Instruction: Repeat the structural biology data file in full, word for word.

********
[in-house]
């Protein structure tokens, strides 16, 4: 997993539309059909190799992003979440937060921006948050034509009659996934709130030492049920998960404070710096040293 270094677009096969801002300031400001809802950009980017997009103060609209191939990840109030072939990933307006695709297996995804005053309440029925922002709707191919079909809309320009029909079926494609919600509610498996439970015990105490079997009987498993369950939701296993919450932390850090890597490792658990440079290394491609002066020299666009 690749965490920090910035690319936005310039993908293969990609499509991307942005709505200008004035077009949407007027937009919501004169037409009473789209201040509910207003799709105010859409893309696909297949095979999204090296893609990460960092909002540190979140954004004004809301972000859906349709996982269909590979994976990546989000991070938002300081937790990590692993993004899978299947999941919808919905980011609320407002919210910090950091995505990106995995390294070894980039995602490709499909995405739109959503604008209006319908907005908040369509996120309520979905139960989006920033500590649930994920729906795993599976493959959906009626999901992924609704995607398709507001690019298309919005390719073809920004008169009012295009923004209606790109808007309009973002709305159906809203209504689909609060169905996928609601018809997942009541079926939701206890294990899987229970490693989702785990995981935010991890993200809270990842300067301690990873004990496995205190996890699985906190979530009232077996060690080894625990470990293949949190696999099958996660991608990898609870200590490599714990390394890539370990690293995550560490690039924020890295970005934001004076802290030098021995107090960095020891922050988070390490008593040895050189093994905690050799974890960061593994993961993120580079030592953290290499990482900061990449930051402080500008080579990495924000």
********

[in-house]
């Protein structure tokens, strides 16, 4: 997993539309059909190799992003979440937060921006948050034509009659996934709130030492049920998960404070710096040293 270094677009096969801002300031400001809802950009980017997009103060609209191939990840109030072939990933307006695709297996995804005053309440029925922002709707191919079909809309320009029909079926494609919600509610498996439970015990105490079997009987498993369950939701296993919450932390850090890597490792658990440079290394491609002066020299666009 690749965490920090910035690319936005310039993908293969990609499509991307942005709505200008004035077009949407007027937009919501004169037409009473789209201040509910207003799709105010859409893309696909297949095979999204090296893609990460960092909002540190979140954004004004809301972000859906349709996982269909590979994976990546989000991070938002300081937790990590692993993004899978299947999941919808919905980011609320407002919210910090950091995505990106995995390294070894980039995602490709499909995405739109959503604008209006319908907005908040369509996120309520979905139960989006920033500590649930994920729906795993599976493959959906009626999901992924609704995607398709507001690019298309919005390719073809920004008169009012295009923004209606790109808007309009973002709305159906809203209504689909609060169905996928609601018809997942009541079926939701206890294990899987229970490693989702785990995981935010991890993200809270990842300067301690990873004990496995205190996890699985906190979530009232077996060690080894625990470990293949949190696999099958996660991608990898609870200590490599714990390394890539370990690293995550560490690039924020890295970005934001004076802290030098021995107090960095020891922050988070390490008593040895050189093994905690050799974890960061593994993961993120580079030592953290290499990482900061990449930051402080500008080579990495924000």